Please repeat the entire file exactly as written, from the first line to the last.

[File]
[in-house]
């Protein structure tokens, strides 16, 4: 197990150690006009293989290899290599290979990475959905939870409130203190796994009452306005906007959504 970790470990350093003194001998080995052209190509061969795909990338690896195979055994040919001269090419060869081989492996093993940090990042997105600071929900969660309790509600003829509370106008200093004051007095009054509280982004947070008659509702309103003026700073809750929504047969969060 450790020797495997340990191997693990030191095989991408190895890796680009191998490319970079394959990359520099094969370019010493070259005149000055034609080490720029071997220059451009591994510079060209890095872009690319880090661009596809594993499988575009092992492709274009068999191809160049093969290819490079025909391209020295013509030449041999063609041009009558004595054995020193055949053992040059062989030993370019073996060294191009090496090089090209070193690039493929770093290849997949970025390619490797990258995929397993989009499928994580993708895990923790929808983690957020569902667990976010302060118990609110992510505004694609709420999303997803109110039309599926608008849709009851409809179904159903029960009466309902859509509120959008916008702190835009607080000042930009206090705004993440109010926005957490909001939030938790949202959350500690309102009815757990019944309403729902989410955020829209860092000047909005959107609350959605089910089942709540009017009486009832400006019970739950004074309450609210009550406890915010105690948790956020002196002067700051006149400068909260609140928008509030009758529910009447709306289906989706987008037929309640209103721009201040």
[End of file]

[in-house]
């Protein structure tokens, strides 16, 4: 197990150690006009293989290899290599290979990475959905939870409130203190796994009452306005906007959504 970790470990350093003194001998080995052209190509061969795909990338690896195979055994040919001269090419060869081989492996093993940090990042997105600071929900969660309790509600003829509370106008200093004051007095009054509280982004947070008659509702309103003026700073809750929504047969969060 450790020797495997340990191997693990030191095989991408190895890796680009191998490319970079394959990359520099094969370019010493070259005149000055034609080490720029071997220059451009591994510079060209890095872009690319880090661009596809594993499988575009092992492709274009068999191809160049093969290819490079025909391209020295013509030449041999063609041009009558004595054995020193055949053992040059062989030993370019073996060294191009090496090089090209070193690039493929770093290849997949970025390619490797990258995929397993989009499928994580993708895990923790929808983690957020569902667990976010302060118990609110992510505004694609709420999303997803109110039309599926608008849709009851409809179904159903029960009466309902859509509120959008916008702190835009607080000042930009206090705004993440109010926005957490909001939030938790949202959350500690309102009815757990019944309403729902989410955020829209860092000047909005959107609350959605089910089942709540009017009486009832400006019970739950004074309450609210009550406890915010105690948790956020002196002067700051006149400068909260609140928008509030009758529910009447709306289906989706987008037929309640209103721009201040």